What is pranayama (yogic breathing)?
‘Prana’ refers to the universal life force and ‘ayama’ means to regulate or lengthen. Prana is the vital energy needed by our physical and subtle layers, without which the body would perish. It is what keeps us alive. Pranayama is the control of prana through the breath. These techniques rely on breathing through the nostrils.
Prana flows through thousands of subtle energy channels called ‘nadis’ and energy centers called ‘chakras’. The quantity and quality of prana and the way it flows through the nadis and chakras determines one’s state of mind. If the prana level is high and its flow is continuous, smooth and steady, the mind remains calm, positive and enthusiastic. However, due to lack of knowledge and attention to one’s breath, the nadis and chakras in the average person may be partially or fully blocked leading to jerky and broken flow. As a result one experiences increased worries, fear, uncertainty, tensions, conflict and other negative qualities.
Benefits of regular practice of pranayama:
- Increases and enhances the quantity and quality of prana
- Clears blocked nadis and chakras
- Makes one energetic, enthusiastic and positive
- Brings harmony between the body, mind and spirit, making one physically, mentally and spiritually strong
How to practice pranayama:
The ancient sages of India realized some breathing techniques which are simple and relaxing. Some popular breathing techniques you may like to try:
You can practice these breathing techniques at any time of the day whenever your stomach is empty.
- Is your mind buzzing with activity? Can't stop thinking about what someone said about you? Find a quiet corner and try the Bee breath (Bhramari pranayama) to apply brakes in the buzzing mind. This breathing technique is a boon for those with hypertension.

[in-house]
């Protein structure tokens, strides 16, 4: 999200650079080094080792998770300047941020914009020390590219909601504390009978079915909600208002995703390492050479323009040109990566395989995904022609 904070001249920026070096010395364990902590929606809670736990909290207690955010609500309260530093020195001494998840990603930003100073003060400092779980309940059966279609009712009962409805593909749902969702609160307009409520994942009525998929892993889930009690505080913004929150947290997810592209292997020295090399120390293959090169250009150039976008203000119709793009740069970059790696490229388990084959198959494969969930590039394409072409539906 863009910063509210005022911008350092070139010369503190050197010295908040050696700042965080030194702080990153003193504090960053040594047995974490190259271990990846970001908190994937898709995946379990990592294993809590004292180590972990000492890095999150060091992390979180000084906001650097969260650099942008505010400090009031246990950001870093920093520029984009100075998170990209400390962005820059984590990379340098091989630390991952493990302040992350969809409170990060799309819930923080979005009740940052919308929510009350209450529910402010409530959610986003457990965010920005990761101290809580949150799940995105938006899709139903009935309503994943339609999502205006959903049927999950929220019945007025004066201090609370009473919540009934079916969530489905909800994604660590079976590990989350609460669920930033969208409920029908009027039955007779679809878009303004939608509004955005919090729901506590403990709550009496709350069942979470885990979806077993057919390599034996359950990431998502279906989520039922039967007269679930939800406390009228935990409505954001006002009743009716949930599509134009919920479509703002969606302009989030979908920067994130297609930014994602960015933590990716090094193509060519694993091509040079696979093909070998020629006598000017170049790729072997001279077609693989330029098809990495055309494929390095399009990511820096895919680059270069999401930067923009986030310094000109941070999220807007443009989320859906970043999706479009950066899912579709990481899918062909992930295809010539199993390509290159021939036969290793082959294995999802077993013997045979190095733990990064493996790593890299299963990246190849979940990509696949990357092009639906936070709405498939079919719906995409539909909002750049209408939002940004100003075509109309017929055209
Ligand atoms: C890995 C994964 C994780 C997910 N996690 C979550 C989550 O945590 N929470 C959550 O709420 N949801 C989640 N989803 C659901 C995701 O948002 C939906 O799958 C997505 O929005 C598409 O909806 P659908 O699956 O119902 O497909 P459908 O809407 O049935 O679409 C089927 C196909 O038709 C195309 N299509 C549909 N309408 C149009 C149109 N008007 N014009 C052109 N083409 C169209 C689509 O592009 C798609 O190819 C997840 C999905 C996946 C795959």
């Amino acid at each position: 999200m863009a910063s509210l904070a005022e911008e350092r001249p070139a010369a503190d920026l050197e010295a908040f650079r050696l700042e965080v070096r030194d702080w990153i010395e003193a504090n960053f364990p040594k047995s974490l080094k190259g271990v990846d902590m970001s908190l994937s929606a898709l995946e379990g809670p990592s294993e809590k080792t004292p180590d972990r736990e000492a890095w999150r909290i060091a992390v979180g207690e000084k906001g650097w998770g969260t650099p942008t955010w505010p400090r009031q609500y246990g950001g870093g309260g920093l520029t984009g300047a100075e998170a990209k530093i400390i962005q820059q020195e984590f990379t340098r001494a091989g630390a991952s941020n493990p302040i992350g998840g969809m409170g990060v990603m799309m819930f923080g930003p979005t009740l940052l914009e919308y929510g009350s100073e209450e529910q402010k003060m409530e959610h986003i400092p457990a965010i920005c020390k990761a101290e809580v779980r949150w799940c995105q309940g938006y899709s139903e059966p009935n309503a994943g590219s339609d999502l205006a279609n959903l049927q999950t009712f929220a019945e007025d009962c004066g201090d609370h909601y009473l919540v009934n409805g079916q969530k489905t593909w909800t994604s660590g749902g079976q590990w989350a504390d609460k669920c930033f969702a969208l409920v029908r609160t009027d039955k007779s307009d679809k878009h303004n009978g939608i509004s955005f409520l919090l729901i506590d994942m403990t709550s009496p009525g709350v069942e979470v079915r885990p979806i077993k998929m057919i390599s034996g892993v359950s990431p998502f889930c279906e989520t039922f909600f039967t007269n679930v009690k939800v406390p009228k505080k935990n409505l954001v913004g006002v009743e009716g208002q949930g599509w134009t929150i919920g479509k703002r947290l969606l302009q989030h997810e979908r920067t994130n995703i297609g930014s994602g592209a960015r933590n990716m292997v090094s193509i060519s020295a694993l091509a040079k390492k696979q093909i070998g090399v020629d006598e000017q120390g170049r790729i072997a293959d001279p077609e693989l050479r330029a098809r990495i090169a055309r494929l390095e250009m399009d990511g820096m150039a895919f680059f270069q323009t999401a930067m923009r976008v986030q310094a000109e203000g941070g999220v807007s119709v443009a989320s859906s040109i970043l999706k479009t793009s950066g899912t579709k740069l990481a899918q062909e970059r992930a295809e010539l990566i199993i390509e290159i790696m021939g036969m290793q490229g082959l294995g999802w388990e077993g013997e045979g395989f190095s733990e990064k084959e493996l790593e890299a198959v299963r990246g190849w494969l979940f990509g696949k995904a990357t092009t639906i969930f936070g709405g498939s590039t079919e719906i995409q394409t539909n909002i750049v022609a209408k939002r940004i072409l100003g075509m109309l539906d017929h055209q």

- Among the breathing techniques, Kapal Bhati (Skull Shining breath) is considered the most important and effective for detoxifying the body and clearing the energy channels.
- Low energy levels? Three rounds of Bhastrika pranayama (Bellow breath) will get your energy levels soaring!
- Can't concentrate on the task at hand? Try nine rounds of Nadi Shodhan pranayama followed by a short 10-minute meditation. Nadi Shodhan pranayama calms and centers the mind by bringing into harmony the left and right hemispheres of the brain which correlate to the logical and emotional sides of our personality.
Please note: Since the Pranayamas deal with the subtle force, it is important to practice them as taught in yoga classes. Do not experiment with them.
Yoga practice helps develop the body and mind bringing a lot of health benefits yet is not a substitute for medicine. It is important to learn and practice yoga postures under the supervision of a trained Art of Living Yoga teacher. In case of any medical condition, practice yoga postures after consulting a doctor and an Art of Living Yoga teacher. Find an Art of Living Yoga course at an Art of Living Center near you. Do you need information on courses or share feedback? Write to us at email@example.com